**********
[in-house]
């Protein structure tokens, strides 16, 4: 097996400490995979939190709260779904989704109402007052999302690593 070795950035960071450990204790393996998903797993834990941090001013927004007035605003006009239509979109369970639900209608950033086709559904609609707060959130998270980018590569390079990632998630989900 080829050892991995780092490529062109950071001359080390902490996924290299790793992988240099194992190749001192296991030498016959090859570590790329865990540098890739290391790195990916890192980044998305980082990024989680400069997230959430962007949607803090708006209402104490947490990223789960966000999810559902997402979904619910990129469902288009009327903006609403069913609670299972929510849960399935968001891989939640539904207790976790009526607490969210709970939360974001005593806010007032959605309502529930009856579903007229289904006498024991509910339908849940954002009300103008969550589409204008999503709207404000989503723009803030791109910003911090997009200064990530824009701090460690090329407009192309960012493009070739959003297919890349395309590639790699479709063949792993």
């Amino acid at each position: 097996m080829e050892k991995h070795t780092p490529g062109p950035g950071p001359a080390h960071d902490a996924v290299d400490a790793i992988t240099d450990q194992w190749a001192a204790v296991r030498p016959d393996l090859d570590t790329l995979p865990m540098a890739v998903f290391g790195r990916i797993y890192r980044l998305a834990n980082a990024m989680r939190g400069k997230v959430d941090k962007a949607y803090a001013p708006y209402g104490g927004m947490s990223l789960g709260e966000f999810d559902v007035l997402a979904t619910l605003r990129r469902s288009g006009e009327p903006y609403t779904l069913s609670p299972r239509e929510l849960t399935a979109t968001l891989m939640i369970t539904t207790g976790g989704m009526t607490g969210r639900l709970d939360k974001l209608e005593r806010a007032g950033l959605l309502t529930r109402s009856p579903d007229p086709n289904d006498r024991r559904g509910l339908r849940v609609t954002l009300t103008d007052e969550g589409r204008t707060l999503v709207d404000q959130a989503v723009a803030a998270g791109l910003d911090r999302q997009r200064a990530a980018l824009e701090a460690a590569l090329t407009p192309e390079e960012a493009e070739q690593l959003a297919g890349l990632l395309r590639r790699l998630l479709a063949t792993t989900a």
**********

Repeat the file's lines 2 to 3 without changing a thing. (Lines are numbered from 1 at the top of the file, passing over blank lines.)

């Protein structure tokens, strides 16, 4: 097996400490995979939190709260779904989704109402007052999302690593 070795950035960071450990204790393996998903797993834990941090001013927004007035605003006009239509979109369970639900209608950033086709559904609609707060959130998270980018590569390079990632998630989900 080829050892991995780092490529062109950071001359080390902490996924290299790793992988240099194992190749001192296991030498016959090859570590790329865990540098890739290391790195990916890192980044998305980082990024989680400069997230959430962007949607803090708006209402104490947490990223789960966000999810559902997402979904619910990129469902288009009327903006609403069913609670299972929510849960399935968001891989939640539904207790976790009526607490969210709970939360974001005593806010007032959605309502529930009856579903007229289904006498024991509910339908849940954002009300103008969550589409204008999503709207404000989503723009803030791109910003911090997009200064990530824009701090460690090329407009192309960012493009070739959003297919890349395309590639790699479709063949792993």
């Amino acid at each position: 097996m080829e050892k991995h070795t780092p490529g062109p950035g950071p001359a080390h960071d902490a996924v290299d400490a790793i992988t240099d450990q194992w190749a001192a204790v296991r030498p016959d393996l090859d570590t790329l995979p865990m540098a890739v998903f290391g790195r990916i797993y890192r980044l998305a834990n980082a990024m989680r939190g400069k997230v959430d941090k962007a949607y803090a001013p708006y209402g104490g927004m947490s990223l789960g709260e966000f999810d559902v007035l997402a979904t619910l605003r990129r469902s288009g006009e009327p903006y609403t779904l069913s609670p299972r239509e929510l849960t399935a979109t968001l891989m939640i369970t539904t207790g976790g989704m009526t607490g969210r639900l709970d939360k974001l209608e005593r806010a007032g950033l959605l309502t529930r109402s009856p579903d007229p086709n289904d006498r024991r559904g509910l339908r849940v609609t954002l009300t103008d007052e969550g589409r204008t707060l999503v709207d404000q959130a989503v723009a803030a998270g791109l910003d911090r999302q997009r200064a990530a980018l824009e701090a460690a590569l090329t407009p192309e390079e960012a493009e070739q690593l959003a297919g890349l990632l395309r590639r790699l998630l479709a063949t792993t989900a």